I’ve been collecting literary tidbits in my pantry for long enough now to gobble up my fair share of political thrillers. I’ve had them spicy, flavorful, and bland, enough varieties that I suspected I had sampled everything the genre had to offer. That was awfully foolish of me, because Mr. Stryder has offered up a definitely different recipe with The New Lease. The question remains, though, if different is good.
Before we find out, let us remember the Starving Review manifesto:
- I attempt to rate every book from the perspective of a fan of the genre
- I attempt to make every review as spoiler-free as possible
There are some big ideas brought to the kitchen with Lease that definitely differentiate it. There is a certain focused supernatural/metaphysical element added to the otherwise starkly realistic modern world of the book, one that adds (dare I say it! I DARE!) a new lease on what can sometimes be a formulaic genre. Now, introducing a wild card element like this could still go wrong, but Mr. Stryder keeps it wrangled, carefully controlled by a set series of rules and built up to wonderfully in the book itself.
There’s more to it than this supernatural dash of spice. The structure and style of Lease is intriguing. The entire first half of the book is essentially split in twain, with alternating chapters building the backstory of the antagonist (though we don’t know it at the time), while working through the plot with the protagonist. While not a unique technique, it’s one that can be easily tripped over by an incautious chef, but Stryder pulls it off perfectly and it only serves to heighten the mystery and tension until we find out what these mystery chapters are actually about.
On a more conventional critical front, the characters, especially the protagonist and antagonist are built up extremely well. Especially our ‘antagonist’, because he is an excellent example of a kind of character that is often mishandled in other recipes: the character who has lofty, well-meaning goals, but contemplates horrific methods. Often, these character types are presented in a certain ham-handed …. mmm, ham … fashion, but Jonas’ arguments and approach are so nuanced, intelligent, and well-researched that he becomes a vague, gray area.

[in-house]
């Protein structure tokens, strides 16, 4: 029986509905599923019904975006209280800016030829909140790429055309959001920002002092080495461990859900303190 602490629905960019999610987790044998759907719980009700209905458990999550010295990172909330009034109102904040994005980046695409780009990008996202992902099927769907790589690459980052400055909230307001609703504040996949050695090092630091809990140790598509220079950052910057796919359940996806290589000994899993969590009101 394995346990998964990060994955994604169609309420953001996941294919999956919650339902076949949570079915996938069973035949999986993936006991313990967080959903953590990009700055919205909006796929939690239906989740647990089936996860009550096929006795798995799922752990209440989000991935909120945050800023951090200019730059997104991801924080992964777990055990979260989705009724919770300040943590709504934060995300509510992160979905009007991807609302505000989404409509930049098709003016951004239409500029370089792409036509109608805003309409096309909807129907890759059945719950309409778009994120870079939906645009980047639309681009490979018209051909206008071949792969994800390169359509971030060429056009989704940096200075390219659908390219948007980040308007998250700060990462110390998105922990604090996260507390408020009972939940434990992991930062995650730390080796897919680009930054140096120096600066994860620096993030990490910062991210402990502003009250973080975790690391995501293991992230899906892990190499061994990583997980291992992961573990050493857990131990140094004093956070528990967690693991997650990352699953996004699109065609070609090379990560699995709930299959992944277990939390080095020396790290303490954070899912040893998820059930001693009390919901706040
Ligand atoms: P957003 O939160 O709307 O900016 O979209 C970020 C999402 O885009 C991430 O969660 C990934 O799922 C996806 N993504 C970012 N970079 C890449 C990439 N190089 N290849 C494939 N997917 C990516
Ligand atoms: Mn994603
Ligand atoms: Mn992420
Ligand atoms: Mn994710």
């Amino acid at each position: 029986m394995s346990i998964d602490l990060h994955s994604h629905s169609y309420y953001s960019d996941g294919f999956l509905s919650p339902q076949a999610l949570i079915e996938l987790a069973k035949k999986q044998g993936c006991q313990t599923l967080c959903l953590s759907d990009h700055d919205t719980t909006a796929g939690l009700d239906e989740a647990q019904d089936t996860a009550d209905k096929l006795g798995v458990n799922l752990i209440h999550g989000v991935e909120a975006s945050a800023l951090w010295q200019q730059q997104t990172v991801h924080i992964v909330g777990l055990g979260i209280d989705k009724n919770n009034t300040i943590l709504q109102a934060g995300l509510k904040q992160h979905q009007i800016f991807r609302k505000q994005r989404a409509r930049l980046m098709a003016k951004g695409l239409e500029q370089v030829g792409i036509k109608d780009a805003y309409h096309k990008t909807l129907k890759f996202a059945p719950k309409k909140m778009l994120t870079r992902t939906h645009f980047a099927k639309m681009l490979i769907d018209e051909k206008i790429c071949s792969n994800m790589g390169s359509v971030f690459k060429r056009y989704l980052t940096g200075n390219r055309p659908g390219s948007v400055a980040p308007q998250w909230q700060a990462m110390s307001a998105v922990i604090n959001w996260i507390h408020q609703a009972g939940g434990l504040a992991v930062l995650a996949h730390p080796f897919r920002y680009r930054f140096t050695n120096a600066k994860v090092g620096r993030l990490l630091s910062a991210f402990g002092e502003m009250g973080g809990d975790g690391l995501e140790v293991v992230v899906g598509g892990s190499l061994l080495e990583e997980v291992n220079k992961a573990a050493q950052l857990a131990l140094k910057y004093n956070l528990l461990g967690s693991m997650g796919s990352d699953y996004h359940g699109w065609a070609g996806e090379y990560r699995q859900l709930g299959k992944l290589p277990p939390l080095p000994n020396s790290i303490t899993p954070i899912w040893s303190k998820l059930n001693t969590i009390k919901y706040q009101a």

I have only two real criticisms of Lease. First, much like some of the other political thrillers I have nibbled on, Lease‘s pacing is a bit uneven at the beginning, as it requires a fair amount of exposition (very well researched exposition, I might add) to establish both the politics and the characters. This is somewhat understandable in this genre, so is only a minor concern.
Of a bit more concern with me was the last course of the meal, the denouement. This will be hard to speak of without being SPOILERY, but I can best sum it up as that this was the conclusion I would expect from a book series with a strong meta-plot, not the ending of a stand-alone novel such as this. It concludes the surface conflict, but leaves a tremendous amount of the real core conflict of the book wide open. While I respect that this is a book that could work with some threads open … in fact thematically it would demand it … it’s just TOO open. It doesn’t ruin the meal, but it left me feeling a bit hollow and definitely wanting at the end, not something I enjoy.
Still, despite a few rough edges, The New Lease remains as an excellent thriller souffle with a dash of supernatural spice, though it deflates a bit at the end. Despite that final chapter, I highly recommend this tasty treat to any fan of the thriller or anyone interested in something that looks deeply at the world as it is unflinchingly. I would still recommend it to others as well, just be forewarned that you might be a bit disappointed with the very end of the story. I look forward to more baking from Mr. Stryder’s kitchen!
FINAL VERDICT: **** (An excellent thriller souffle with a dash of supernatural spice, though it deflates a bit at the end!)